Construction Law: using Adjudication to get paid
23rd July 2012
In our experience, Adjudication is still used surprisingly infrequently by rank and file contractors and sub-contractors. Hopefully this is because you are dealing with tried and tested contacts and you are resolving any problems amicably. However, always bear in mind that Adjudication is a mechanism that is intended to provide interim payment awards to keep cash flowing within the construction industry.
Adjudication is a statutory right that cannot be excluded. It applies to “Construction Contracts” which can be further defined to mean construction operations. This will include, the engagement of professionals providing design advice in relation to construction operations, the supply of building products provided there is installation by the supplier, or even landscaping and decorating in connection with a building project. Adjudication does not apply to a contract with a residential occupier unless expressly agreed by the contract (which most standard forms of contract do).
Under the old construction Act “HGCRA” the contract had to be in writing to create the ability to Adjudicate. This was amended by the Local Democracy, Economic Development and Construction Act 2009 (the “new” Construction Act) so that a contract being capable of being Adjudicated can now be wholly in writing, partly in writing or wholly oral. The aim is that Adjudication will apply to a lot more rough and ready contracts rather than those just made on neatly filled-out JCT forms. As an aside, we should mention that if you are a main contractor it is important to ensure that you have an entire agreement clause within your contract to try to avoid sub contractors claiming that oral terms were introduced into the contract.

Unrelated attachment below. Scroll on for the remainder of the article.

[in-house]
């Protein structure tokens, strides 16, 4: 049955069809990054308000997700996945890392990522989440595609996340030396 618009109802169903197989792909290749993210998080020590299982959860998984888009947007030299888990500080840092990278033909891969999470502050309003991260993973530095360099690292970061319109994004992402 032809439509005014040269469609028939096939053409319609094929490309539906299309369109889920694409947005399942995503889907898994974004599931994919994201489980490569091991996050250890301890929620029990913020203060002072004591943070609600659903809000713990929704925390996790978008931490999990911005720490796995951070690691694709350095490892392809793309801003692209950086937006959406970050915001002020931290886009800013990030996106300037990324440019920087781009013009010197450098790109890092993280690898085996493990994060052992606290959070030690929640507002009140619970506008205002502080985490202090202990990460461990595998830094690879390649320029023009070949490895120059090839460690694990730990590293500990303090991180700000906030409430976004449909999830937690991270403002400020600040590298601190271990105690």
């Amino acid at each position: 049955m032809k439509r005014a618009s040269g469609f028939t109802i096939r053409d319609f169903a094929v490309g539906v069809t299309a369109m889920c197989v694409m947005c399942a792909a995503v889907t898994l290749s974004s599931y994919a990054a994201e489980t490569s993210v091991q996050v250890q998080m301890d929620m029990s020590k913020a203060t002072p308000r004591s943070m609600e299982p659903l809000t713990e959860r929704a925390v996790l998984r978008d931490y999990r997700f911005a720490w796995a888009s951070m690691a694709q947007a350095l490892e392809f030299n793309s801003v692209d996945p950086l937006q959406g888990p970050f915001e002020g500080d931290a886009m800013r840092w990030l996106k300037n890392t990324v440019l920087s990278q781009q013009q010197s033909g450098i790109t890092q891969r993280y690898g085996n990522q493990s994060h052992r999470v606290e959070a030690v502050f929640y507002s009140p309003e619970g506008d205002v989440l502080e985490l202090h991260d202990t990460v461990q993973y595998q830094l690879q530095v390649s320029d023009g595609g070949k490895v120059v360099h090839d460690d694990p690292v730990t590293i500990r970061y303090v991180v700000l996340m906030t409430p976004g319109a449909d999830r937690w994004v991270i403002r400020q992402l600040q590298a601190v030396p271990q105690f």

If you do become involved in an Adjudication it is important that you do not fall foul of some common legal traps relating to “jurisdiction”. Do not raise more than one dispute at a time (e.g. do not mix up claims relating to payment, extensions of time and damages in respect of defects). If you are a sub contractor seeking payment then do not limit the extent of the Adjudication to a specific sum; claim in the alternative “such other sum as the Adjudicator sees fit”.
Although Adjudication was meant to be quick and dirty summary justice, we acknowledge that it will be very difficult for most contractors to conduct their own Adjudication without taking advice from a lawyer or construction consultancy. However, one thing you can easily do is at least make the threat of an Adjudication. In our experience this tends to wake-up a defaulting main contractor. This is even more relevant now we are in the realms of “Pay Less” Notices under the new Act. In the absence of a pay less notice from a main contractor there is a positive obligation to pay the amount due and an abatement is not available i.e. the main contractor cannot simply say that the certificate amount/payment notice was wrong.
For information on how Holmes & Hills can help you deal with a legal dispte within the construction industry, click here.
Managing Partner & Head of Civil Litigation Team
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